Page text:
Three held for destroying mangroves by dumping debris at Thane Flamingo Sanctuary | mumbai news | Hindustan Times
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Three held for destroying mangroves by dumping debris at Thane Flamingo Sanctuary

mumbai Updated: Dec 20, 2016 10:39 IST
Badri Chatterjee
Mumbai

In August 2015, the state government declared the 1,690-hectare northern part of Thane creek, covering Airoli and Vashi, which is a reserved forest, as a flamingo sanctuary.(HT File Photo)

Less than a week after two civic body engineers were booked for mangrove destruction in Mumbai, state government officials arrested three persons for destroying mangroves at the flamingo sanctuary in Thane on Friday.

After receiving a tip-off from local forest officials last Thursday, a team of six officials from the state mangrove cell, reached the spot on Friday to find a dumper truck (MH 04/FJ 2729) dumping debris on a two-acre mangrove patch at the Airoli-Vashi belt and had destroyed close to 300 mangrove trees.

Three accused were arrested and identified as — Sunil Kumar Nishad, Kamlesh Kumar Bind and Rakesh Kumar Kewat. They were taken into judicial custody and presented before the judicial magistrate JA Kotnis at a court in Belapur, Vashi on Friday itself. “Considering the nature of the offence, a detailed investigation and interrogation is required into the matter as there are chances for the discovery of a much larger offence,” said Kotnis.

In August 2015, the state government declared the 1,690-hectare northern part of Thane creek, covering Airoli and Vashi, which is a reserved forest, as a flamingo sanctuary and the Mumbai Mangrove Conservation Unit, under the state mangrove cell, was given the responsibility to manage it. The sanctuary is currently home to over 30,000 lesser and greater flamingos, pink migratory birds visiting the site every year.

“On preliminary interrogation, the accused did not reveal who they were working for. However, it was clear that the debris had been dumped to make way for an illegal construction within the reserved forest,” said Makarand Ghodke, assistant conservator of forest, Mumbai Mangrove Conservation Unit, state mangrove cell. “With the help of the seized vehicle, we are going to investigate if violations have been committed earlier too and who else is involved. A detailed report will be submitted in court.”

Noting the public interest litigation (PIL) filed by Bombay Environment Action Group — an NGO in Mumbai — in 2005, the Bombay High Court (HC) banned the destruction of state-wide mangroves and construction within 50m of them. After Vanashakti filed another PIL, the HC banned all reclamation and construction on wetlands in 2014

Ghodke added that apart from the truck, 16 plastic drums filled with debris along with 16 gunny bags were seized from the accused. “We have confiscated 12 vehicles since 2013 and five vehicles this year. All of them will remain in the custody of the state and might be auctioned later,” he said.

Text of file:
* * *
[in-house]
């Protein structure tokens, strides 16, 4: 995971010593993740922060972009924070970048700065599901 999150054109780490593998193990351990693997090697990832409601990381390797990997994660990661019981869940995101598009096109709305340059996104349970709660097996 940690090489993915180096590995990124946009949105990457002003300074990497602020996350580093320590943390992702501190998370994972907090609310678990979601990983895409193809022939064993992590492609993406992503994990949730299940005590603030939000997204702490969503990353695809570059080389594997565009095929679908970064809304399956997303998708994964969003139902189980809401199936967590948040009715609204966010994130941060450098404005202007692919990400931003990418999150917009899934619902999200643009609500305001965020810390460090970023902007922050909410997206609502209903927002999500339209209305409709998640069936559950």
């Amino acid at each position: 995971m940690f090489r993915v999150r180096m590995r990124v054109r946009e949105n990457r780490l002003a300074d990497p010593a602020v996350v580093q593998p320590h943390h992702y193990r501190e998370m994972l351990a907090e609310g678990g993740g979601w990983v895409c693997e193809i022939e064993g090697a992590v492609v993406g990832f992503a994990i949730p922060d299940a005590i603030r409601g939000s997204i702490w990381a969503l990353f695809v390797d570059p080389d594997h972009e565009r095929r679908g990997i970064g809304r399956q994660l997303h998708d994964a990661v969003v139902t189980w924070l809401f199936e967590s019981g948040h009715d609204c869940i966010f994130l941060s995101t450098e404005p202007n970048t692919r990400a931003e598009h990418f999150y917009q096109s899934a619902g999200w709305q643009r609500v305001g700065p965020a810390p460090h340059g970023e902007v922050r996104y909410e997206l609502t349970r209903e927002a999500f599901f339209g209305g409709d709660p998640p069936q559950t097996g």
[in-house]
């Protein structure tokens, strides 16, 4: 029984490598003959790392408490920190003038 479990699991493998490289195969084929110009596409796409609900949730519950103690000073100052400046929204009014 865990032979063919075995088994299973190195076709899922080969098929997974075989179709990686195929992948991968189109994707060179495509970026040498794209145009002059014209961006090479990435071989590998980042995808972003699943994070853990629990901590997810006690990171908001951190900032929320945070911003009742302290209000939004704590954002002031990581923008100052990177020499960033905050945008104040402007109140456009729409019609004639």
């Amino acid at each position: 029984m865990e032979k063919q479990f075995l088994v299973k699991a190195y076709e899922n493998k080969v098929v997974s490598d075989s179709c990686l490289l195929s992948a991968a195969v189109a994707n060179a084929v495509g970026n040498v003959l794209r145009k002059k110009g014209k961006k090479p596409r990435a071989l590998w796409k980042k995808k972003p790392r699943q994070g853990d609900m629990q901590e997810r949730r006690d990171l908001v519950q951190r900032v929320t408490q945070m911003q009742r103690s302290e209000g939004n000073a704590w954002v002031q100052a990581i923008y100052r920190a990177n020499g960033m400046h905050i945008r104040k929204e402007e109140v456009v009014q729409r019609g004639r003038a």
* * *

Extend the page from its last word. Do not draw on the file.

The accused were arrested for the violation of Environment Protection Act, 1986 and Indian Forest Act, 1927 that included sections highlighting trespassing on reserved forest, clearing of land for cultivation or any purpose and destruction of mangrove trees.

More arrests for mangrove destruction but still no convictions

HT had reported on December 15 that after a 10-day-long probe at two separate wetland sites in Mumbai, the state mangrove cell arrested nine persons and booked two Brihanmumbai Municipal Corporation (BMC) engineers, for illegal debris dumping in violation of HC rules.

Even after the Bombay HC orders, rampant destruction of mangrove trees continue in the city. According to the Konkan divisional commissioner’s office, there have been 500 complaints for destruction of mangroves against unidentified persons in the Konkan region in the past one year, of which there has been an enquiry in 335 cases, which have been finalised. However, 165 cases are still pending with ongoing enquiry and not a single conviction across the state in two years.

What are mangroves?

Mangroves are salt-tolerant plants, trees, shrubs or ground fern of tropical and subtropical intertidal regions of the world. The specific regions where these plants occur are termed as ‘mangrove ecosystem’. These are highly productive but extremely sensitive and fragile. Besides mangroves, the ecosystem also harbours other plants and animal species.

Why should you care?

Wetlands stabilise the coastline, control erosion and provide a habitat conducive for plant and animal species; they prevent floods and filter groundwater

Like other forests, mangroves absorb carbon dioxide from the air and store it as carbon in their biomass

Mangrove forests are valuable for fisheries because they are a spawning ground for marine species

These forests are a vibrant ecosystem that harbour animal life and migratory birds

They are also natural buffers against cyclones and tsunamis, absorbing the brunt of the force of waves

Read

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